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From: Ray Whitmer (ray_at_[hidden])
Date: 2006-05-06 08:16:56

> I'd also say the idea of moving a pointer out of the way, and then
> using the
> flip-gate-count-thing to wait for any 'potentially-using' readers
> to finish,
> definitely has 'potential'. You would need to show detailed code to
> really
> be sure. And not to us - to the guys on comp.programming.threads.

Thanks. I will plan on pursuing it, then.

> Anyhow, if you haven't already, take a look at memory barriers,
> and, as a
> canonical example, the broken 'double checked locking pattern'. You
> can't
> do lock free without understanding this stuff.

I was somewhat aware of memory ordering and especially compiler
reordering, but I need to take another look at it and find the proper
set of macros for use in non-kernel code since volatile does not
(yet) guarantee hardware behavior between processors.

> And you are correct, you can't make { reading the
> location of a shared_ptr + incrementing its ref-count } atomic, it
> least not
> on most processors.

Actually, I was not concerned with incrementing the ref count. The
flip-gate-count-thing solves, I believe, the problem of reference
counts not being up to date all the time. I realize that I still
have to prove this, but I do not think it is hard.

What worries me more is whether the smart pointer has one or two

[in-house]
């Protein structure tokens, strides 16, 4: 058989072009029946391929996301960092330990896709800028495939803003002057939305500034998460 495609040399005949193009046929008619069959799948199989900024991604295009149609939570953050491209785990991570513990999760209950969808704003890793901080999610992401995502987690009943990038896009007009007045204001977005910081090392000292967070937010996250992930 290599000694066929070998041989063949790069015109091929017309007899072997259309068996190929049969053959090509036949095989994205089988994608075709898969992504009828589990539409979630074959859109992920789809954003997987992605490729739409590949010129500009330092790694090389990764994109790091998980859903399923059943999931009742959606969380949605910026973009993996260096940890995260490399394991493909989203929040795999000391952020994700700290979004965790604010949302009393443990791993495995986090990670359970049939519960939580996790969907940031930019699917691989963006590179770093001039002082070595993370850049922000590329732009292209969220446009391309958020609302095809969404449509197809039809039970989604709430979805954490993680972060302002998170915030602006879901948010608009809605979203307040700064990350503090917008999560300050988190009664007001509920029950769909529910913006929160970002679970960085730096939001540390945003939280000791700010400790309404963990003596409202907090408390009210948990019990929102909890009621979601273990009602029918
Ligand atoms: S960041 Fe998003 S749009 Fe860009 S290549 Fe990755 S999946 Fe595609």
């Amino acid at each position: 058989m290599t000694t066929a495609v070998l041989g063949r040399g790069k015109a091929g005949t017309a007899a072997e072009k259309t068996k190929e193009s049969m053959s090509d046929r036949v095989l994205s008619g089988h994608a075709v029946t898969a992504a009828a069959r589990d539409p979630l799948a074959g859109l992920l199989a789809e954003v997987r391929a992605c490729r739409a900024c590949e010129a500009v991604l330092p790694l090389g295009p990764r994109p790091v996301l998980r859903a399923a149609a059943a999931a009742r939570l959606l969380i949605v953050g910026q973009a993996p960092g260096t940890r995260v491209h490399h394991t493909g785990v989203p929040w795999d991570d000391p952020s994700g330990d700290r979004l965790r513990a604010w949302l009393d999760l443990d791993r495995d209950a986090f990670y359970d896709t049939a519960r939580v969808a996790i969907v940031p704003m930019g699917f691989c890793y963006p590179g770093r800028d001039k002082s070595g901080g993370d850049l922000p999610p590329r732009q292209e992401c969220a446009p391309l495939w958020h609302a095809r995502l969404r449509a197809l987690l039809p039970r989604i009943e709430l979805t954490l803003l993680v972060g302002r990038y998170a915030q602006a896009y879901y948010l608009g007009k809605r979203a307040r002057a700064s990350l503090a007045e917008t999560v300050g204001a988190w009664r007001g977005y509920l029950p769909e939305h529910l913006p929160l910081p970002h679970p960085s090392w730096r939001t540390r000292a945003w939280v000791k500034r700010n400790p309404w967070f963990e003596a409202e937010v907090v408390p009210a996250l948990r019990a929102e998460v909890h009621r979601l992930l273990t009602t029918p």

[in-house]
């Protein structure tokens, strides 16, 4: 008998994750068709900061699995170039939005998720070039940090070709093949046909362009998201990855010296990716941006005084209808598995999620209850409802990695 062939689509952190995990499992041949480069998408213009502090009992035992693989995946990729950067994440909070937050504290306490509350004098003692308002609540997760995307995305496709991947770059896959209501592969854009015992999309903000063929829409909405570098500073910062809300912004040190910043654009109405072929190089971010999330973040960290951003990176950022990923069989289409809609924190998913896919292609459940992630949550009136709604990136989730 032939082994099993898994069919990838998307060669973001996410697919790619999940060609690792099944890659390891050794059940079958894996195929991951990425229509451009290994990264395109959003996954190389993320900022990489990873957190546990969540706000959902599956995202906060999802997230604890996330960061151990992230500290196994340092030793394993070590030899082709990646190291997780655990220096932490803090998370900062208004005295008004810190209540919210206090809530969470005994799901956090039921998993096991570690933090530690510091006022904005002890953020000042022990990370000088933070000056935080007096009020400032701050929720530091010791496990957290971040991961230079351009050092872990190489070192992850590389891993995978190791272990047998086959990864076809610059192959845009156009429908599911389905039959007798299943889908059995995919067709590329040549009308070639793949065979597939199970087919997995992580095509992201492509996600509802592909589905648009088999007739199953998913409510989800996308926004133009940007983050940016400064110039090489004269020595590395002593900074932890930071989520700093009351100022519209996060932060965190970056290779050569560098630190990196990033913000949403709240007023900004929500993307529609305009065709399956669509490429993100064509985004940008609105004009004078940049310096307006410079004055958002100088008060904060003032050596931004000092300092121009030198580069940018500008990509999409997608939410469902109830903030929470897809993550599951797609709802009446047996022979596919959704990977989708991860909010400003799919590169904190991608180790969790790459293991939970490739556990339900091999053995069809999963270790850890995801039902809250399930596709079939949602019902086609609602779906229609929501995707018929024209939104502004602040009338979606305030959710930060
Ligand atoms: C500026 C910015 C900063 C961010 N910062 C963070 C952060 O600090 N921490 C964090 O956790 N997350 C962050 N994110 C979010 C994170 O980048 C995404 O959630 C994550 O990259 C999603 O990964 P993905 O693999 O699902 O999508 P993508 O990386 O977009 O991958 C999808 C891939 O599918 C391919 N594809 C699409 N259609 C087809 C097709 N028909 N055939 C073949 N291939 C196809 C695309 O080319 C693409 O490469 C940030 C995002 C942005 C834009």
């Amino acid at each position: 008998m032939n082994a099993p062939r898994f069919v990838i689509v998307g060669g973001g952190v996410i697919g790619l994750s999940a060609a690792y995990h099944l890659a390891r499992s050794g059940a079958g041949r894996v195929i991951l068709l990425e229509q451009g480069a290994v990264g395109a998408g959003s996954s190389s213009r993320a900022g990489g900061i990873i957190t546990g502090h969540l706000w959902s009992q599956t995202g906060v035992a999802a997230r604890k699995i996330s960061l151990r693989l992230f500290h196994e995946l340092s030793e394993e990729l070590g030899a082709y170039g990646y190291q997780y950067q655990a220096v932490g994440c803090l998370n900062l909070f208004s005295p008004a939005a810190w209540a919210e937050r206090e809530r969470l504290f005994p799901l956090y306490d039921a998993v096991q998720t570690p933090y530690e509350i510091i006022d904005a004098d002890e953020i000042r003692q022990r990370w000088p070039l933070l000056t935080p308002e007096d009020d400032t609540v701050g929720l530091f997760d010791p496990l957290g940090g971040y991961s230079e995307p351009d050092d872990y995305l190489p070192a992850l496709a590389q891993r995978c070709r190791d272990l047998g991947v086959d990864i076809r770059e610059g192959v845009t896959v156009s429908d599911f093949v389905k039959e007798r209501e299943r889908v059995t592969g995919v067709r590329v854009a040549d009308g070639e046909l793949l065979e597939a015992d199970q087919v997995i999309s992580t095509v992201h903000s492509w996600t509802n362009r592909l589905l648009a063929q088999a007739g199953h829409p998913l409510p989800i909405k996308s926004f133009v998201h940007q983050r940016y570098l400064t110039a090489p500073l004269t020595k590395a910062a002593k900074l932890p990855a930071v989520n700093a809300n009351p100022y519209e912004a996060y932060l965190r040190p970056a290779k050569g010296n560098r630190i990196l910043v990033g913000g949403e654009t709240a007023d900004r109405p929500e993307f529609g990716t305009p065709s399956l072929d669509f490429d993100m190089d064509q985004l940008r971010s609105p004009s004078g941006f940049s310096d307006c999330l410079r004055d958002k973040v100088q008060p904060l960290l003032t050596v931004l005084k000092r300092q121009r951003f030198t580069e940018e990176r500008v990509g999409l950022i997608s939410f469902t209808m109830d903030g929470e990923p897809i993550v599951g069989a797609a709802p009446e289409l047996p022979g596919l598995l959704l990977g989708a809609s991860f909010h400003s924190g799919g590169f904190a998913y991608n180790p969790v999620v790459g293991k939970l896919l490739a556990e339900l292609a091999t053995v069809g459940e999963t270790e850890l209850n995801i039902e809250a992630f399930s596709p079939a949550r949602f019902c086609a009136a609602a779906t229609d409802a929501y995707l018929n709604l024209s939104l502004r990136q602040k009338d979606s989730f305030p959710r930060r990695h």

fields in it, because this affects whether readers find an incomplete/
broken smart pointer as they whiz by. With a single pointer field in
it, the load and store are atomic.

> I don't think the boost implementation of intrusive_ptr's operator=
> () is
> atomic, but it could be made to be.

shared_ptr has two pointers in it, (one to the shared count, one for
the pointer) whereas intrusive_ptr has a single pointer in it (since
the count is internal to the referenced class).

This means that the shallow bits of shared_ptr are not atomically
initialized, whereas those of intrusive_ptr are. An obvious way to
solve this would be to make shared_ptr contain a single pointer to a
wrapper class that contains both the shared count and a shared
pointer, but this adds an unacceptable level of indirection to basic
pointer operations.

> Your wording of 'much less likely' is scary, and I think similar
> wording
> made James apprehensive as well. There is no grey - it is black or
> white,
> thread safe or not.

I will have to adjust my language.

I tend to use uncertain language both because I consider my knowledge
incomplete and because of the lack of a generic standard that
guarantees behavior, i.e. the fact that different Linux kernel
architectures need different memory barriers, etc. is demonstration
of the uncertainty of a general C solution.

If I can rely on something like what the Linux kernel relies on, it
should not be scary. Behavior needs to be guaranteed on supported
platforms, and other platforms need to be detected and fail to
compile lock-free or revert to a locking fallback implementation, etc.

Ray Whitmer

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